Brief interlude at the aid station.
As pitted at the finish line, I was reminded to grab my headlamp and my heart sank. I despise running in the dark. I have a hard time seeing and am terrified of falling. It was starting to get dark and the route was filled with roots so lap 11 was slow. Between a weak headlight and constant tripping, we gingerly made our way through an impossibly dark path. John encouraged me to keep going and to my delight…as we finished the lap Tom was there at the table eating. I picked him up and we set off into the dark with the help of his "bright as day" lamp. Just before the 1st aid station…I was getting itchy to go. Tom was doing his best to recover and I couldn’t hold back…I took off alone. I stopped briefly for my last cup of grits and headed out. I was surprisingly catching runners who has slowed to a walk in the dark. I couldn’t believe how good I felt. “One more” became my mantra. I was a smiling fool as I crossed the line, grabbed my fuel and headed out for my last lap. I made the aid station workers promise that they would save me a celebratory cupcake…Boston Cream to be exact…and couldn’t wait to finish!
With the help of some great music and singing out loud (I’m pretty sure I sounded crazy)I whipped along the course.  I stopped briefly to thank Dough and Jimmy, the aid station workers, for all the wonderful help they had been and zoomed up the next hill. When I got to my favorite part (the cut across) It finally sank in…I was gonna win this thing and my time was going to be way faster than I could have predicted. I ran most of the rest of the way in and bounded across the line...immediately I went searching for my cupcake…true Anji style.
Lots of congrats followed and I was ecstatic. I had started my race season not only with a PR at a distance I had never run, but with a win. I couldn't have been happier. I changed into some much needed dry clothes and waited for Tom to finish. In the interim I visited Denise who was the massage therapist at the race. After a pleasant chat and a much needed post race rub down, I came out just to catch Tom finishing. We both were exhausted and happy to be finished. We de-camped, said our thank you's and headed home.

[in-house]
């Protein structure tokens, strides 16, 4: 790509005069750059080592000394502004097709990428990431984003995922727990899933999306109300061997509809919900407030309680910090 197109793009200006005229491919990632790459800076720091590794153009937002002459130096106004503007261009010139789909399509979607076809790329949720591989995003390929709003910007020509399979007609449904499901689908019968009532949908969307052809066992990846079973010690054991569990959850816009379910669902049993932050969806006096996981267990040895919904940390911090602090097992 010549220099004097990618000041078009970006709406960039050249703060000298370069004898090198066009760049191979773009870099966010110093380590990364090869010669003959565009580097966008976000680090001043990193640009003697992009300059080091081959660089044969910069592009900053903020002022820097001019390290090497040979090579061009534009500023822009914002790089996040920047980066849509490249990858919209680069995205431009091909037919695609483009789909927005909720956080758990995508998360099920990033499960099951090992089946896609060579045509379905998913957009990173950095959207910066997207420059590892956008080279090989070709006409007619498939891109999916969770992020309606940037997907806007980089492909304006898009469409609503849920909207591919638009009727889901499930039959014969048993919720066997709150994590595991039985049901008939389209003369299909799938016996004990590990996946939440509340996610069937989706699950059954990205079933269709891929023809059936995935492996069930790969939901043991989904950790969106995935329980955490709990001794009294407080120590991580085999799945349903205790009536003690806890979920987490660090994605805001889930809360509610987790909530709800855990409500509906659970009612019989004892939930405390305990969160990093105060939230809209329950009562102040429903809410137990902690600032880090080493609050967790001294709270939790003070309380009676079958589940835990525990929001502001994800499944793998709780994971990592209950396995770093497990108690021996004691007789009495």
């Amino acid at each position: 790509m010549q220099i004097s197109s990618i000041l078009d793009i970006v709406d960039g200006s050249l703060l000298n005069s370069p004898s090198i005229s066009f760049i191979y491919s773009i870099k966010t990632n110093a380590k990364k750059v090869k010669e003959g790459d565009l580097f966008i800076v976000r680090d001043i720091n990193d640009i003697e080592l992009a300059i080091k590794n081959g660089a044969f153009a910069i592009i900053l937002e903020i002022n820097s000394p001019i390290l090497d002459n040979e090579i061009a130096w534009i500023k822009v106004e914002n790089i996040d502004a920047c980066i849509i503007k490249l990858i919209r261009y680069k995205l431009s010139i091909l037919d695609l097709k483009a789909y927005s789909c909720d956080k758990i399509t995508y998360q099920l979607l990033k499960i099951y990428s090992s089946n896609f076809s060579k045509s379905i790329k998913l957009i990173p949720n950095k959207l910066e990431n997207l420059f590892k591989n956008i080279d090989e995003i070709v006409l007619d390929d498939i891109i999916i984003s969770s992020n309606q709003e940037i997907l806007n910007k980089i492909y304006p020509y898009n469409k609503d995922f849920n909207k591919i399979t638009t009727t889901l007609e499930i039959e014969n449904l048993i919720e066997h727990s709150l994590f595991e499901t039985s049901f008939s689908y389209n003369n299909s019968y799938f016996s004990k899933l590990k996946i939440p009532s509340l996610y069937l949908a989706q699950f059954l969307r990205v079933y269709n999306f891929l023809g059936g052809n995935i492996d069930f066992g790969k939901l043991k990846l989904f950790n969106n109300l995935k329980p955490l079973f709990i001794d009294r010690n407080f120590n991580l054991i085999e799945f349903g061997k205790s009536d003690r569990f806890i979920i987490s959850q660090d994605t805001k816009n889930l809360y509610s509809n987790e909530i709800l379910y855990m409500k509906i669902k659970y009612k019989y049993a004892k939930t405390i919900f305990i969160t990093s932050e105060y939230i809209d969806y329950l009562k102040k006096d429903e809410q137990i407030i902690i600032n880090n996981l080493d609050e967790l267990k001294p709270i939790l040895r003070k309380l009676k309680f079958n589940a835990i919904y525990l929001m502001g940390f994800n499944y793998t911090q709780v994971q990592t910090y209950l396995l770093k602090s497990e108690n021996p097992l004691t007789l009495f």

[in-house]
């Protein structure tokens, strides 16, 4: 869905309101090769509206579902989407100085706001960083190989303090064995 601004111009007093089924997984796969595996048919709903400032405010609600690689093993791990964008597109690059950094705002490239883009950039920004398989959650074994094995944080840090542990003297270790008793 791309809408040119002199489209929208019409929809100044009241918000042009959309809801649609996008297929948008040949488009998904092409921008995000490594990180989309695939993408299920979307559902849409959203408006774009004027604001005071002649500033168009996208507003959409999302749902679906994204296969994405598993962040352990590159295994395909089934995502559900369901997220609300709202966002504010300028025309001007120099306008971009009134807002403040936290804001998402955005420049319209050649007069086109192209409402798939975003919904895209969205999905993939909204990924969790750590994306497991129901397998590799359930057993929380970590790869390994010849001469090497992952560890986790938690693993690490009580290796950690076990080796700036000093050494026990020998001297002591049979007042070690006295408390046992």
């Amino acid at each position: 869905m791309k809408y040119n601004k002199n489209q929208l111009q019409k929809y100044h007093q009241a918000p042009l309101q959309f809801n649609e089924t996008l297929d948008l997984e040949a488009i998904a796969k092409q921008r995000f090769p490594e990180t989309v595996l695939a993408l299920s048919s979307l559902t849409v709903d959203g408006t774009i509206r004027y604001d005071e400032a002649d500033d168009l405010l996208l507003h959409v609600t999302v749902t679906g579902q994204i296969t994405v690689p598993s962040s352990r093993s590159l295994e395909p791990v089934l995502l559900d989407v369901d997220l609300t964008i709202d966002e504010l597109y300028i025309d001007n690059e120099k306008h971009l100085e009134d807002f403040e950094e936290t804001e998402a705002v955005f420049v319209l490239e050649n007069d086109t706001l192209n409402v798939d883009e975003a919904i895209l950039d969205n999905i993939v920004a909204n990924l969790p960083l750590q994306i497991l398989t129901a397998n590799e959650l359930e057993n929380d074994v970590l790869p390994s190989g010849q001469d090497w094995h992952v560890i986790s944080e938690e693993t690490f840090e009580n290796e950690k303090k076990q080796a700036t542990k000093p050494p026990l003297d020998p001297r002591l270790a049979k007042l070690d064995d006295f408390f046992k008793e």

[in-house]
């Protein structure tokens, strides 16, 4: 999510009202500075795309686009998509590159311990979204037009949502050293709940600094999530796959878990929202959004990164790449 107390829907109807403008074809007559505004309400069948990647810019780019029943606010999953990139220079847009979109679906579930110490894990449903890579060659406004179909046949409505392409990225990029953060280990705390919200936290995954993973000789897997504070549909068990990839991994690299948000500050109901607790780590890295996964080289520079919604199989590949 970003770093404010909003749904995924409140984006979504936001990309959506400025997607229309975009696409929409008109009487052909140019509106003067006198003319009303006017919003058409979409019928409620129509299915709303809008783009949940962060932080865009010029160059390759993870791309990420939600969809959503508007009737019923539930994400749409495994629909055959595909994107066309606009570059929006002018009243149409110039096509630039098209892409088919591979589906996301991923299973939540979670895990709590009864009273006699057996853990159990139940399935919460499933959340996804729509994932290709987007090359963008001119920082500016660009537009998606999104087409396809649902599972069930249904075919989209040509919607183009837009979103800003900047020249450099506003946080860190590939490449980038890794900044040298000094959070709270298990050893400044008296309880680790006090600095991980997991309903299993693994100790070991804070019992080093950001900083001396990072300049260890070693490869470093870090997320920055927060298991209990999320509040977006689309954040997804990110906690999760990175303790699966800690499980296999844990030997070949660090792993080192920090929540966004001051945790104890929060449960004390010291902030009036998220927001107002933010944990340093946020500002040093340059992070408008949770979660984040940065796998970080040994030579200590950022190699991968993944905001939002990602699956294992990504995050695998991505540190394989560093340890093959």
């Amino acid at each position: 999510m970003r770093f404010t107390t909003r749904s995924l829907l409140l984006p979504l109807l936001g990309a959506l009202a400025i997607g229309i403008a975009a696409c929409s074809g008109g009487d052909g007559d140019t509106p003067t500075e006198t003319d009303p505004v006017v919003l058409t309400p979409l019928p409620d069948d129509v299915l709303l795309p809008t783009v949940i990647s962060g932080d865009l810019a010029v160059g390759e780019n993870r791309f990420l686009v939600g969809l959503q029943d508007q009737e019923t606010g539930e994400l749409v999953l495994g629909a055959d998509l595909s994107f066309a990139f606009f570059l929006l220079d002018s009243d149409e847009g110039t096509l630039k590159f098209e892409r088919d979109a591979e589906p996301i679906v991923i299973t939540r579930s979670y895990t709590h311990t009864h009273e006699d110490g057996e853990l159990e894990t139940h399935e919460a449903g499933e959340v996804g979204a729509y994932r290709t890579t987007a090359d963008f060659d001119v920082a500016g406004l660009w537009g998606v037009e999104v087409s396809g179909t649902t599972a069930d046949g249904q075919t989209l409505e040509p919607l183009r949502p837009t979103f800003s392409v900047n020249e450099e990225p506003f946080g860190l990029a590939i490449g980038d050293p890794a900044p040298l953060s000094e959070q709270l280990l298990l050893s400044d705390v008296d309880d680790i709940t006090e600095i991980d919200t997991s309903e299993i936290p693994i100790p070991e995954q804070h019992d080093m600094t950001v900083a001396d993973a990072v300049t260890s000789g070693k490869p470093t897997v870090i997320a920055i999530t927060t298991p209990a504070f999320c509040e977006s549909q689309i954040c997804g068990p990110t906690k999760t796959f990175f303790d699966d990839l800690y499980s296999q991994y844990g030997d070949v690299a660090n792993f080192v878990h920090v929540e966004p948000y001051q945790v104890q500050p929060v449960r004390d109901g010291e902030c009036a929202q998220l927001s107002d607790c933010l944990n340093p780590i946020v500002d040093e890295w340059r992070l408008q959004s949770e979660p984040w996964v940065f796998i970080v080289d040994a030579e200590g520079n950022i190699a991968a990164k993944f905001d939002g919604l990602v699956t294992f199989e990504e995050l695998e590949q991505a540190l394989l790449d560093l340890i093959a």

Warm dry stuff and packing for home
In summary, this race was an perfect way to kick off my New Year. The RD Marie did an amazing job! She and her volunteers: Susan Dummar, Mischel Niedringhaus, Mark Long, Maren Anderson, Caroline Sullivan, Tim Sullivan, Eric Fogleman, Vickie Fogleman,Darryl Banks, Tony Rouse, Tom Herbst, Tina Fasolak, Melissa Hamilton, Eric Chatham, Frank Lilley, Herb Hanson, Alexandra Majka, Sarah Jane Harmon, were simply put...awesome. Thank you all so much for selflessly attending to us! Doug Dawkins and Jimmy Ballard have a special little place in my heart for the grits and ever smiling faces at the Frostbite aid station. The timing was done by Lee Timing and Bruce is one of my favorite people...mostly because I run well at the races he times, lol. To all those who also came out to cheer their friends and family on, I cannot say enough. It means the world to us that you wait for us simply to clap or say "keep going." Your words are comfort to our ears and hearts on what is usually a very long day. Sometimes the sight of a smiling face or a four legged friend can make you feel better. To the lady with the beagle, I looked forward to seeing you every lap :)  This race will be on my favorites list for a while and I can't wait to come back. Cheers to a great start and hopefully a fantastic racing year!
Tom and I at the finish of the race

1 comment:

  1. Congrats Anji! What a great race report. Way to "wing it" (yeah right!). We're thrilled to have you on One2Tri Racing! Way to set the tone for what I know will be a stellar year for you and our team!